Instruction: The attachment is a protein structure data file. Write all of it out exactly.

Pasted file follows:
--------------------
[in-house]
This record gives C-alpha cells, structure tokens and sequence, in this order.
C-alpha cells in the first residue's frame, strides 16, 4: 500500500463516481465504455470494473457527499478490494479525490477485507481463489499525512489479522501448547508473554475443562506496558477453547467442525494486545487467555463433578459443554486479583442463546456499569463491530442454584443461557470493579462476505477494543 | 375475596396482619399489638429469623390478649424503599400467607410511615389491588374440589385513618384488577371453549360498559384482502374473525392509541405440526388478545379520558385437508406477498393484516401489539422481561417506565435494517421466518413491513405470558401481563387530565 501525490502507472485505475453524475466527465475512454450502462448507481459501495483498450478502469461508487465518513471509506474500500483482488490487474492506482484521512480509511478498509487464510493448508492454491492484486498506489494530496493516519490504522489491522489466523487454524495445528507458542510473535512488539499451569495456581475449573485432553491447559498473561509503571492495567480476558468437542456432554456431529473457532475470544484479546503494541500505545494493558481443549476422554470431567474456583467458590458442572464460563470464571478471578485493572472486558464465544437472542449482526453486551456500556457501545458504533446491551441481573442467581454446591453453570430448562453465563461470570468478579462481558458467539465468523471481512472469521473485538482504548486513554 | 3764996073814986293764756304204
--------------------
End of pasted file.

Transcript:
[in-house]
This record gives C-alpha cells, structure tokens and sequence, in this order.
C-alpha cells in the first residue's frame, strides 16, 4: 500500500463516481465504455470494473457527499478490494479525490477485507481463489499525512489479522501448547508473554475443562506496558477453547467442525494486545487467555463433578459443554486479583442463546456499569463491530442454584443461557470493579462476505477494543 | 375475596396482619399489638429469623390478649424503599400467607410511615389491588374440589385513618384488577371453549360498559384482502374473525392509541405440526388478545379520558385437508406477498393484516401489539422481561417506565435494517421466518413491513405470558401481563387530565 501525490502507472485505475453524475466527465475512454450502462448507481459501495483498450478502469461508487465518513471509506474500500483482488490487474492506482484521512480509511478498509487464510493448508492454491492484486498506489494530496493516519490504522489491522489466523487454524495445528507458542510473535512488539499451569495456581475449573485432553491447559498473561509503571492495567480476558468437542456432554456431529473457532475470544484479546503494541500505545494493558481443549476422554470431567474456583467458590458442572464460563470464571478471578485493572472486558464465544437472542449482526453486551456500556457501545458504533446491551441481573442467581454446591453453570430448562453465563461470570468478579462481558458467539465468523471481512472469521473485538482504548486513554 | 3764996073814986293764756304204